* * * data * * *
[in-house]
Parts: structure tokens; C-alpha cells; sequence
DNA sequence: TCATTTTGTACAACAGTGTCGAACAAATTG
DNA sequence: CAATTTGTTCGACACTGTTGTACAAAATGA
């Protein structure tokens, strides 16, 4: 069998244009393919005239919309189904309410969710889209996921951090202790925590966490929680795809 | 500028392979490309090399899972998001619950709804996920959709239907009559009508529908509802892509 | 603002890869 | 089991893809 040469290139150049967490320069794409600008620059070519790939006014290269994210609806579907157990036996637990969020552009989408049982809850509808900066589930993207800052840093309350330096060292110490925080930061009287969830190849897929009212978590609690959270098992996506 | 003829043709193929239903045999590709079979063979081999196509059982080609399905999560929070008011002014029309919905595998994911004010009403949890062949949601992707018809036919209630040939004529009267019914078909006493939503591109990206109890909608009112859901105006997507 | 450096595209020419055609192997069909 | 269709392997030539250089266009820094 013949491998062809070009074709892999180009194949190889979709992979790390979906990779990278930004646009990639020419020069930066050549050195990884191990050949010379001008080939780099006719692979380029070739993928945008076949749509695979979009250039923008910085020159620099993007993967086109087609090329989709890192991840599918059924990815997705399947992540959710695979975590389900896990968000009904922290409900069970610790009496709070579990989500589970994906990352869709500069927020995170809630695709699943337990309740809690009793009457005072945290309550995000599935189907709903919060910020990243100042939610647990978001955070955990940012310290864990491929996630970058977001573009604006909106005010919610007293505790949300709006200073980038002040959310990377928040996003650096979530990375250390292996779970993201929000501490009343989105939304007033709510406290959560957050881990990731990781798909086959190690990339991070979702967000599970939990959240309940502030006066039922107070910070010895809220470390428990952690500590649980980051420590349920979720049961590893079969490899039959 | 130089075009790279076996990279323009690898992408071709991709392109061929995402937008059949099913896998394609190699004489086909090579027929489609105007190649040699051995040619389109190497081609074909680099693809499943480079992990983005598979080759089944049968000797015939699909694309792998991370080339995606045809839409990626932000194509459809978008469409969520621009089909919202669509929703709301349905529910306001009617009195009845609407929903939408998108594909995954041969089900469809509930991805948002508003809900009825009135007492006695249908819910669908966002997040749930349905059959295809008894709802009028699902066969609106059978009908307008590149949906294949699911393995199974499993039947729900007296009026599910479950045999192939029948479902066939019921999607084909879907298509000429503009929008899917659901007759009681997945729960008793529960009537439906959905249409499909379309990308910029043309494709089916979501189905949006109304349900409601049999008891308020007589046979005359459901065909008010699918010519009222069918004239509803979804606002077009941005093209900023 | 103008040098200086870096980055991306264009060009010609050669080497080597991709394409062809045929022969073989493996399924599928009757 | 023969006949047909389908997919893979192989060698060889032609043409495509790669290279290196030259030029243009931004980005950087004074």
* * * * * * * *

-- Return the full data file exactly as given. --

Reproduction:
[in-house]
Parts: structure tokens; C-alpha cells; sequence
DNA sequence: TCATTTTGTACAACAGTGTCGAACAAATTG
DNA sequence: CAATTTGTTCGACACTGTTGTACAAAATGA
């Protein structure tokens, strides 16, 4: 069998244009393919005239919309189904309410969710889209996921951090202790925590966490929680795809 | 500028392979490309090399899972998001619950709804996920959709239907009559009508529908509802892509 | 603002890869 | 089991893809 040469290139150049967490320069794409600008620059070519790939006014290269994210609806579907157990036996637990969020552009989408049982809850509808900066589930993207800052840093309350330096060292110490925080930061009287969830190849897929009212978590609690959270098992996506 | 003829043709193929239903045999590709079979063979081999196509059982080609399905999560929070008011002014029309919905595998994911004010009403949890062949949601992707018809036919209630040939004529009267019914078909006493939503591109990206109890909608009112859901105006997507 | 450096595209020419055609192997069909 | 269709392997030539250089266009820094 013949491998062809070009074709892999180009194949190889979709992979790390979906990779990278930004646009990639020419020069930066050549050195990884191990050949010379001008080939780099006719692979380029070739993928945008076949749509695979979009250039923008910085020159620099993007993967086109087609090329989709890192991840599918059924990815997705399947992540959710695979975590389900896990968000009904922290409900069970610790009496709070579990989500589970994906990352869709500069927020995170809630695709699943337990309740809690009793009457005072945290309550995000599935189907709903919060910020990243100042939610647990978001955070955990940012310290864990491929996630970058977001573009604006909106005010919610007293505790949300709006200073980038002040959310990377928040996003650096979530990375250390292996779970993201929000501490009343989105939304007033709510406290959560957050881990990731990781798909086959190690990339991070979702967000599970939990959240309940502030006066039922107070910070010895809220470390428990952690500590649980980051420590349920979720049961590893079969490899039959 | 130089075009790279076996990279323009690898992408071709991709392109061929995402937008059949099913896998394609190699004489086909090579027929489609105007190649040699051995040619389109190497081609074909680099693809499943480079992990983005598979080759089944049968000797015939699909694309792998991370080339995606045809839409990626932000194509459809978008469409969520621009089909919202669509929703709301349905529910306001009617009195009845609407929903939408998108594909995954041969089900469809509930991805948002508003809900009825009135007492006695249908819910669908966002997040749930349905059959295809008894709802009028699902066969609106059978009908307008590149949906294949699911393995199974499993039947729900007296009026599910479950045999192939029948479902066939019921999607084909879907298509000429503009929008899917659901007759009681997945729960008793529960009537439906959905249409499909379309990308910029043309494709089916979501189905949006109304349900409601049999008891308020007589046979005359459901065909008010699918010519009222069918004239509803979804606002077009941005093209900023 | 103008040098200086870096980055991306264009060009010609050669080497080597991709394409062809045929022969073989493996399924599928009757 | 023969006949047909389908997919893979192989060698060889032609043409495509790669290279290196030259030029243009931004980005950087004074």